When between jobs and working in a pub one day, Richard Gadd never expected one kind action he made as a barman to lead to such an extensive series of events. Martha was this kooky enigma who appeared as initially harmless, but quickly became a huge problem, following Gadd everywhere – turning up at his gigs and house, attacking his girlfriend and harassing his friends.
Baby Reindeer documents the three-year journey he took to convince the police that she was stalking him, as he tried to prove that this woman was a serious threat. As well as highlighting the dangers of this whole situation, the piece also investigates a failed judicial system, looking at how a lack of resources – and perhaps care from certain individuals – can negatively impact the quality of a person’s life.
Directed by Jon Brittain and written/performed by Gadd himself, the play exudes authenticity, and for the entire 70-minutes you’re totally wrapped up in the action. Trusting in his natural funny bones, Gadd weaves in comedy amongst the heartache, which adds some light relief. The story sucks you in – as an audience you lean closer at each minute, hanging on to every word and story beat. The play is totally thrilling, but simultaneously it’s rather unnerving to watch.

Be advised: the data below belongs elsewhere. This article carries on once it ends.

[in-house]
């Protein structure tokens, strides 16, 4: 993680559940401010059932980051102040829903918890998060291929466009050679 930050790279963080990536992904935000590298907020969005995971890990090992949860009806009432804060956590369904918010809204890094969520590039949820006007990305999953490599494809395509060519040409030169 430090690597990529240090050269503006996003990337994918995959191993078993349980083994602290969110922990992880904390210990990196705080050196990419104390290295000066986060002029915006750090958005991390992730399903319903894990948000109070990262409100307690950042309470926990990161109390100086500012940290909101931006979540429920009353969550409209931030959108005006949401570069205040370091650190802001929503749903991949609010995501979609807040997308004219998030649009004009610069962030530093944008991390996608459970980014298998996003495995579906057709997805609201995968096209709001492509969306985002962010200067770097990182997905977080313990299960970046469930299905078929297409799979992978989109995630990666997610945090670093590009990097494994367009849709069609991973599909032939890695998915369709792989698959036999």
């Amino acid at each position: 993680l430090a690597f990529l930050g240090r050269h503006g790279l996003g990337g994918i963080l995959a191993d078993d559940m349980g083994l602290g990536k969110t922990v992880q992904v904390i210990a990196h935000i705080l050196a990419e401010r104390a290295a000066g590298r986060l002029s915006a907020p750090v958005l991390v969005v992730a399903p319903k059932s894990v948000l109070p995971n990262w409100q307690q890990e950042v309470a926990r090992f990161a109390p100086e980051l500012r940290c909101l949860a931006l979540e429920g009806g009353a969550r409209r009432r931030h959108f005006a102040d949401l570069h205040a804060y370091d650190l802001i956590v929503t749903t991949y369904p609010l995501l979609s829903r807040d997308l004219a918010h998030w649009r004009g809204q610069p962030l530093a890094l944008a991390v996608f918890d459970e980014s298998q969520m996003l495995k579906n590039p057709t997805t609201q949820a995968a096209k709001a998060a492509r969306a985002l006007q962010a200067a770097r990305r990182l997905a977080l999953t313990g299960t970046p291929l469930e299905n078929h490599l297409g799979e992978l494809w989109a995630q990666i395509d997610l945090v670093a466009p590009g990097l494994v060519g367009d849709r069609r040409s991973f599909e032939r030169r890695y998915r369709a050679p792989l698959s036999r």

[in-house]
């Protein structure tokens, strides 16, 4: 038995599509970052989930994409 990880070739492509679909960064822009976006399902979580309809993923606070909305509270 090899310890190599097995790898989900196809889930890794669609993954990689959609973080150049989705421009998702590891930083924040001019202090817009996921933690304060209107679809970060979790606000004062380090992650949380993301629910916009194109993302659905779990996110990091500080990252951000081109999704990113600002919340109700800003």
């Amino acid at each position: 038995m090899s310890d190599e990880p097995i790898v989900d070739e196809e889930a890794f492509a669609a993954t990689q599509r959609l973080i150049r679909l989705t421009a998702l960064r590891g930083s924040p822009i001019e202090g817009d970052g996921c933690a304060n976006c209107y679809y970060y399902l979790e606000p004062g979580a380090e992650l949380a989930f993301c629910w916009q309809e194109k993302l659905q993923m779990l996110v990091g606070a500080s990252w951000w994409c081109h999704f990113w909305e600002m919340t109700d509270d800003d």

Now, after 41071 emails, 50 hours of voicemail, 744 tweets, 46 Facebook messages, three fake Facebook accounts, 106 pages of letters, some sleeping pills, a woolly hat, a pair of new boxer shorts and a baby reindeer toy, things seem to be moving a tad in the right direction. A restraining order has been awarded, meaning Martha cannot make any direct contact with Gadd, or she will go to prison. However, this doesn’t mean that he no longer gets phone calls every day from unknown numbers. It also doesn’t mean that his parents don’t get aggressive phone calls rung into their office constantly. Martha is still very much a part of his life, although her presence is now a bit more manageable.
It’s not often you see a piece of theatre that is so honest at its core. The filter is well and truly off; Gadd doesn’t paint himself as the hero in this story – he is fully aware of his flaws and acknowledges his mistakes. He speaks about how he shouldn’t have initially led the woman on; how his lad-like actions caused serious consequences for both him and his wider circle. This kind of openness is refreshing.
But in the Q+A afterwards, Gadd speaks about that first cup of tea, saying he wouldn’t have done that moment differently. Despite believing that Martha was unwell, he said that – in lonely London especially – it’s important to be nice to strangers and offer an arm to those that need it. The bravery and empathy shown from this one man is inspiring to say the least. 5/5
Reviewed by Charlie Wilks.
Baby Reindeer is currently showing until Saturday 9th November 2019 at The Bush Theatre. To find out more about the production, visit here..